the University of Florida (UF).

During his study at UF, Feng Liu has focused on research in the learning

technologies. His research interests include the investigation of online learning success

and the effectiveness of virtual schooling, the employment of advanced research

methods and statistical approaches in educational research, and the use of e-

game/simulation for knowledge gain, attitude change and motivation in areas such as

science and second language acquisition. He has several publications in these areas.


195





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1 FACTORS INFLUENCING SUCCESS IN ONLINE HIGH SCHOOL ALGEBRA By FENG LIU A DISSERTATION PRESENTED TO THE GRADUATE SCHOOL OF THE UNIVERSITY OF FLORIDA IN PARTIAL FULFILLMENT OF THE REQUIREMENTS FOR THE DEGREE OF DOCTOR OF PHILOSOPHY UNIVERSITY OF FLORIDA 2010

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2 2010 Feng Liu

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3 To my family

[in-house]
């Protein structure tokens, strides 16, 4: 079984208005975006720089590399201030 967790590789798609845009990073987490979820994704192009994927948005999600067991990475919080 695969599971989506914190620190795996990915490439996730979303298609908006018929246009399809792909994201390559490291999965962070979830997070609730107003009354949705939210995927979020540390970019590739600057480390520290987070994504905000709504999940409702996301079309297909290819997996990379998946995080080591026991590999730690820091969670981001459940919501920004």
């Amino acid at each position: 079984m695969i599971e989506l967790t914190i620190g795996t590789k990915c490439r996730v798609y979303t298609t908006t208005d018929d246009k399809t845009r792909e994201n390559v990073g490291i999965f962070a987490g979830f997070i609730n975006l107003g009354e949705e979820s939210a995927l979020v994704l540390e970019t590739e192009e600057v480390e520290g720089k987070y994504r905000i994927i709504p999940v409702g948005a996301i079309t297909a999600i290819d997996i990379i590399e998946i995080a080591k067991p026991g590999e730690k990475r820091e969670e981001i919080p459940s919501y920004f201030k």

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4 ACKNOWLEDGMENTS I offer a special thank you to my family my parents, sister, and brother their unconditional love has brought me to where I am now. I would not have fini shed this long journey without their support. I want to give a special thank you to my mom, who has always been there to encourage me to move forward especially when I was feeling down. My whole family provides the momentum for me to conquer all the diffic ulties that I have been through during this long, and sometimes lonely, journey. I thank Dr. Cathy Cavanaugh, my major advisor and committee chair. As my primary mentor, she inspired me with her dedication to the research and practice in virtual schooling and her motivating work spirit. As a leading researcher in K 12 virtual schooling, she gave me confidence and provided me invaluable guidance to position myself in this field. It is such an honor to be a mentee under her direction. I thank Dr. Kara Dawson, Dr. James Algina, and Dr. Tim Jacobbe, my committee member, for their help and support during this journey. I thank Dr. Dawson for introducing me to the educational technology program, the ever changing and exciting field. She is my role model to balance life between family and the professional world. I thank Dr. Algina, for his guidance on my minor: research, evaluation, and methodology. His strictness in educational research truly helped me build the foundation to conduct rigorous research in the field of education. I thank Dr. Jacobbe for his patience and insightful questions that inspire me to advance my knowledge in math education. In addition to my committee, I would like to thank my cohort and support group of doctoral students who helped me go through this long process. I thank them for their encouragement and support and all the inspiring stories they shared with me. All these people have made my life much easier during the process.